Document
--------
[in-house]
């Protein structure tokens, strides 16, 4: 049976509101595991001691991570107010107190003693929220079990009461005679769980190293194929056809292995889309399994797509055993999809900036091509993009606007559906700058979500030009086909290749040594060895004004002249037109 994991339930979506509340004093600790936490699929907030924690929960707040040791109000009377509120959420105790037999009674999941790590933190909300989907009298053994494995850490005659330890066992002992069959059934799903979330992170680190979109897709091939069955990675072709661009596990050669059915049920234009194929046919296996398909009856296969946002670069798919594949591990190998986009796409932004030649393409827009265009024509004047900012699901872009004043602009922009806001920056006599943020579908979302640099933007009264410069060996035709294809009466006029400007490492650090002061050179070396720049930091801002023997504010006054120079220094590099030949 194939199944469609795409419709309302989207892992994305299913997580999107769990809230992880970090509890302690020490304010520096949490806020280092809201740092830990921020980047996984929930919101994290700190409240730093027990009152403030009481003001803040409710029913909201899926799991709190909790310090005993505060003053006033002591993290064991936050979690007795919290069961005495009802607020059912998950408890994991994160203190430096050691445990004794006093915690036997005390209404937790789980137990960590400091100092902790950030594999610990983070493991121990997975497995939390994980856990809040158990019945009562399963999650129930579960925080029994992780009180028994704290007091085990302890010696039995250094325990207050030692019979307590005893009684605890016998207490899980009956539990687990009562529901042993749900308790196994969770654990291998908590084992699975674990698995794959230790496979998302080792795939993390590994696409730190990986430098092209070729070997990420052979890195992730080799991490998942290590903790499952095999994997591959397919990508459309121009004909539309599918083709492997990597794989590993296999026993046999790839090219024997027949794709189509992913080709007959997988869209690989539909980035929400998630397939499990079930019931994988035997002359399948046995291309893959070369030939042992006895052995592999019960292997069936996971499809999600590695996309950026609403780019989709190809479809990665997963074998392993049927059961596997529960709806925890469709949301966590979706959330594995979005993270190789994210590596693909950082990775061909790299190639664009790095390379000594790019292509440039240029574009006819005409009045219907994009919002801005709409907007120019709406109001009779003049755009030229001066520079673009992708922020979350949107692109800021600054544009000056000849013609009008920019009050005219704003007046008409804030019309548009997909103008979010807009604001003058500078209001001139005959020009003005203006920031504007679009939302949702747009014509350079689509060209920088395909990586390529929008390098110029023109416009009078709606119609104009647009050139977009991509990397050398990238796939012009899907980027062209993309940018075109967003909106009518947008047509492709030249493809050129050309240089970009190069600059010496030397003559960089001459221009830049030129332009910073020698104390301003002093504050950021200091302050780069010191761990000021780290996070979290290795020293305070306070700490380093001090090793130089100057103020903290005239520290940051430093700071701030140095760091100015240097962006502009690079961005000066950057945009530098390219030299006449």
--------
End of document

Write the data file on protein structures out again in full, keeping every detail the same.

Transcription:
[in-house]
């Protein structure tokens, strides 16, 4: 049976509101595991001691991570107010107190003693929220079990009461005679769980190293194929056809292995889309399994797509055993999809900036091509993009606007559906700058979500030009086909290749040594060895004004002249037109 994991339930979506509340004093600790936490699929907030924690929960707040040791109000009377509120959420105790037999009674999941790590933190909300989907009298053994494995850490005659330890066992002992069959059934799903979330992170680190979109897709091939069955990675072709661009596990050669059915049920234009194929046919296996398909009856296969946002670069798919594949591990190998986009796409932004030649393409827009265009024509004047900012699901872009004043602009922009806001920056006599943020579908979302640099933007009264410069060996035709294809009466006029400007490492650090002061050179070396720049930091801002023997504010006054120079220094590099030949 194939199944469609795409419709309302989207892992994305299913997580999107769990809230992880970090509890302690020490304010520096949490806020280092809201740092830990921020980047996984929930919101994290700190409240730093027990009152403030009481003001803040409710029913909201899926799991709190909790310090005993505060003053006033002591993290064991936050979690007795919290069961005495009802607020059912998950408890994991994160203190430096050691445990004794006093915690036997005390209404937790789980137990960590400091100092902790950030594999610990983070493991121990997975497995939390994980856990809040158990019945009562399963999650129930579960925080029994992780009180028994704290007091085990302890010696039995250094325990207050030692019979307590005893009684605890016998207490899980009956539990687990009562529901042993749900308790196994969770654990291998908590084992699975674990698995794959230790496979998302080792795939993390590994696409730190990986430098092209070729070997990420052979890195992730080799991490998942290590903790499952095999994997591959397919990508459309121009004909539309599918083709492997990597794989590993296999026993046999790839090219024997027949794709189509992913080709007959997988869209690989539909980035929400998630397939499990079930019931994988035997002359399948046995291309893959070369030939042992006895052995592999019960292997069936996971499809999600590695996309950026609403780019989709190809479809990665997963074998392993049927059961596997529960709806925890469709949301966590979706959330594995979005993270190789994210590596693909950082990775061909790299190639664009790095390379000594790019292509440039240029574009006819005409009045219907994009919002801005709409907007120019709406109001009779003049755009030229001066520079673009992708922020979350949107692109800021600054544009000056000849013609009008920019009050005219704003007046008409804030019309548009997909103008979010807009604001003058500078209001001139005959020009003005203006920031504007679009939302949702747009014509350079689509060209920088395909990586390529929008390098110029023109416009009078709606119609104009647009050139977009991509990397050398990238796939012009899907980027062209993309940018075109967003909106009518947008047509492709030249493809050129050309240089970009190069600059010496030397003559960089001459221009830049030129332009910073020698104390301003002093504050950021200091302050780069010191761990000021780290996070979290290795020293305070306070700490380093001090090793130089100057103020903290005239520290940051430093700071701030140095760091100015240097962006502009690079961005000066950057945009530098390219030299006449």